Of poetry, spoken word, or music, Spielgusher can be best described as poetry with an ambiance of bass, guitar and drums. Famed music journalist and Blue Oyster Cult mentor Richard Meltzer (who bunked with Blue Oyster Cult for a while and wrote “Burning For You”), recites his odd, socially diseased diatribes as Mike Watt (Minutemen, The Stooges) on bass, Hirakata “Shimmy” Shimzu on guitar, and Yuko Araki on drums (who both played in Japanese artist Cornelius’s band), create an alternative universe of cosmic blues-rock that fits rather succinctly into his twisted pornographic observations.
Here’s one non-pornographic “poem” called “The Man Who Thought Death Was Dying” in its entirety: “If I only had to wash the upper half or lower half of my body, I would take more showers. I bet you didn’t know I only take one every other day.”
Add the fact that Meltzer delivers his words as if he has a metal plate permanently lodged in his forehead and you may want to politely toss your listening ears into his Salvation Army coin kettle and quietly move along.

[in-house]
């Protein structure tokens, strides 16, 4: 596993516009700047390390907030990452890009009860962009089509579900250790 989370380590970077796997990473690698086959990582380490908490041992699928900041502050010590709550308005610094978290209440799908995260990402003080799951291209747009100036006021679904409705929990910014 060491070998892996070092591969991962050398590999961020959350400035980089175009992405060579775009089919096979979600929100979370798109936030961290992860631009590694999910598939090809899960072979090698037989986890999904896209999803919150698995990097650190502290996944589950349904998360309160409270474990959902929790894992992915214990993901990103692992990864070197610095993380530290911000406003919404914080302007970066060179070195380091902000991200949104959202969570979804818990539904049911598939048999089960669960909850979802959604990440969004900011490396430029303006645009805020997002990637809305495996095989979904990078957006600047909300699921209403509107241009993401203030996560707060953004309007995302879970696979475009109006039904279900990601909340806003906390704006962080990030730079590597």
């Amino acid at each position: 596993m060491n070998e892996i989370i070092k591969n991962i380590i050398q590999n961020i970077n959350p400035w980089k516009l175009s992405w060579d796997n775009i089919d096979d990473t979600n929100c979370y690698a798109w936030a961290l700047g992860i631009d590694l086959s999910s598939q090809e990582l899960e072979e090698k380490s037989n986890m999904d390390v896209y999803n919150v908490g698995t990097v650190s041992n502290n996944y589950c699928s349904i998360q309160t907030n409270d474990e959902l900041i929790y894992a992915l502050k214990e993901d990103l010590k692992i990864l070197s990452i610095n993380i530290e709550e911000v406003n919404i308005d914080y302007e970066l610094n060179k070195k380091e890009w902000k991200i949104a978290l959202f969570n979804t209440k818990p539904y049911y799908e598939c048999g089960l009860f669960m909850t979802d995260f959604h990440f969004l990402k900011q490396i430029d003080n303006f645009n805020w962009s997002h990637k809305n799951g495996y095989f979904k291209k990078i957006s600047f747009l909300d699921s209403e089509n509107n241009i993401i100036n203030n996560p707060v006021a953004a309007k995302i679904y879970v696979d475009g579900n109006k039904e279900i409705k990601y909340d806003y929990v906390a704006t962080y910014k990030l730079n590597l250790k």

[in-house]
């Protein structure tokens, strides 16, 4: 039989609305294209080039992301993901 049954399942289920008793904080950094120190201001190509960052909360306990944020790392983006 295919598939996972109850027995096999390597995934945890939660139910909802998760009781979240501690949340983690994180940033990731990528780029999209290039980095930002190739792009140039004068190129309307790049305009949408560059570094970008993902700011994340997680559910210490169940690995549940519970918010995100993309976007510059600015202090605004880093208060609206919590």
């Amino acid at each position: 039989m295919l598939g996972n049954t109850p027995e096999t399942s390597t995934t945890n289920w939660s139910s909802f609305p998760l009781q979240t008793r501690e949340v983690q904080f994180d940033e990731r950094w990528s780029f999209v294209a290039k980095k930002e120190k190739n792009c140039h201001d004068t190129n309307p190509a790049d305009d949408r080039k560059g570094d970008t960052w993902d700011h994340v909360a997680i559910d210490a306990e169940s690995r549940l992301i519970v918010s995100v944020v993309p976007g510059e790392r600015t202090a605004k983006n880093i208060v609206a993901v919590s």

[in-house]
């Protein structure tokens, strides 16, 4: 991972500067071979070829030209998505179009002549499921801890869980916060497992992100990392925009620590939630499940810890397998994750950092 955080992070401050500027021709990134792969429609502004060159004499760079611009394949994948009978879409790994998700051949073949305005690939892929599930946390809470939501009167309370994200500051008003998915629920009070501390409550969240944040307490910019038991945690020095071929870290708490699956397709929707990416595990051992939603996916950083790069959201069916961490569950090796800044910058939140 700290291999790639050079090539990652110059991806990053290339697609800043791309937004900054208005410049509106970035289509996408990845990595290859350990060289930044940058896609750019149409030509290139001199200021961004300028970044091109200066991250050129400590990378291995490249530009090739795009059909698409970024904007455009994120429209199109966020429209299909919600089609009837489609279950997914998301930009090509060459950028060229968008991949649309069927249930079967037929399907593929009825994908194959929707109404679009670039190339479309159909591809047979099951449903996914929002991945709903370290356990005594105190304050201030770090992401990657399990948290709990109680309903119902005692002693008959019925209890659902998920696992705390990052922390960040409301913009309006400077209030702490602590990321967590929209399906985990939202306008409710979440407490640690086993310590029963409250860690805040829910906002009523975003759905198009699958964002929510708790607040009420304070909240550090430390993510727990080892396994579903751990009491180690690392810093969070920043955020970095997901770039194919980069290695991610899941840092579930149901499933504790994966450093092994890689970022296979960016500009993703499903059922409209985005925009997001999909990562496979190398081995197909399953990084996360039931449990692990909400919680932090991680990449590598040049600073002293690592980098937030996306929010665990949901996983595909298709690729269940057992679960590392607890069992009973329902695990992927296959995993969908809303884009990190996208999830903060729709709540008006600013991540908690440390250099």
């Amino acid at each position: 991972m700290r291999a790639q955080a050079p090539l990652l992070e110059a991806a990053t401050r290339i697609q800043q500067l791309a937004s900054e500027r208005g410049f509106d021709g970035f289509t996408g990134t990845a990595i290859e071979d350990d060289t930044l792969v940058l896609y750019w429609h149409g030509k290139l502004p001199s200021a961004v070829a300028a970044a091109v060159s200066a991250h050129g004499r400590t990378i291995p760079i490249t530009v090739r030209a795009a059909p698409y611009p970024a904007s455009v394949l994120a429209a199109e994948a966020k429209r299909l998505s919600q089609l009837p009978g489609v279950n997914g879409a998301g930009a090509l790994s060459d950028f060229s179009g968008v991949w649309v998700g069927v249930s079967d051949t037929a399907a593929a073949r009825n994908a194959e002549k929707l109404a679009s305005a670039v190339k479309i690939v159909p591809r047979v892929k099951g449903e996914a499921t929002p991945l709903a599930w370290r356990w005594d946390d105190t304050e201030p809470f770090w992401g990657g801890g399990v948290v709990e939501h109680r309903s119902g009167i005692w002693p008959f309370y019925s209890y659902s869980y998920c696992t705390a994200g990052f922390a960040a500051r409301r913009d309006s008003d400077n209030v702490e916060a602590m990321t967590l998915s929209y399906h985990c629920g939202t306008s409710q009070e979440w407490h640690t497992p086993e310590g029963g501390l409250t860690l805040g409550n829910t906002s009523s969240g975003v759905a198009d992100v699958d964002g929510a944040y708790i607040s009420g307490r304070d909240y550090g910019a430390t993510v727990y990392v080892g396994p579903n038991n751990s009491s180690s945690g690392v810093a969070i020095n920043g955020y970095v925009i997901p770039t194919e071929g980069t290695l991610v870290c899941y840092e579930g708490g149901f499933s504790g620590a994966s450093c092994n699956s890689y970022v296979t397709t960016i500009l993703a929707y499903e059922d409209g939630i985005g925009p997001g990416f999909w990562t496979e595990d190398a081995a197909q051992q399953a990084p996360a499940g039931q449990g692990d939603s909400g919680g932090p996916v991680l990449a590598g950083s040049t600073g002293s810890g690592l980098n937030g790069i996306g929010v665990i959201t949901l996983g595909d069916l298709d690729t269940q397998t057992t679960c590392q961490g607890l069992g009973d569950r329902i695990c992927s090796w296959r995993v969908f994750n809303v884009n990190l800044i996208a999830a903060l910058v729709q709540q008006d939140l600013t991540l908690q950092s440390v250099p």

Yet, as if through some manipulative power of poetic persuasion, somewhere between “Fuck Awareness Week” (track 9) and “Tropic of Nipples” (track 41) in this 63-track CD of musings and music, a true art emerges. It’s suggested here that the commonest language from the lowest street trash philosophy speaks volumes. In Meltzer’s sordid world of body waste flow and nonchalant menace (ex. “Fuck My Sister”) he unleashes an intimacy of animal-like urges, as if reciting from a crude room in a downtown hotel, that are as disturbing and familiar as our deepest thoughts and fears.
Not many sympathizers will be pro-activated by his views on child abuse: All parenting is abusive; depriving children of pornography is abusive; teaching a child the concept of heaven and hell is abusive and should be punishable by a lifetime on a chain gang (“Red Herring”). But, it’s pause for a sober moment’s thought.
Nor will many be romantically inclined by his valentine to love, in which his beloved waits on her menstrual cycle before sitting on his face (“Premenstrual”). But there is no denying the sloppily pronounced “dar-ling” and “lo-ve,” as if using all effort to stop his tongue from slipping out his mouth, speaks from the hungry and poetic heart.
And the music seems keenly aware of Meltzer’s warped yet not insensitive point-of-view.
Spielgusher is 27 years overdue as ’80s hardcore punk legends Minutemen had planned to collaborate with Meltzer in 1985 before Minutemen guitarist D. Boon was killed in an automobile accident.
It’s better late than never, and given Meltzer’s penchant for death-affirming issues, not a moment too soon. Meltzer’s own words provide an invitation to a session with Spielgusher: “Be playful, be generous, invite snails into your home and offer them beer.”.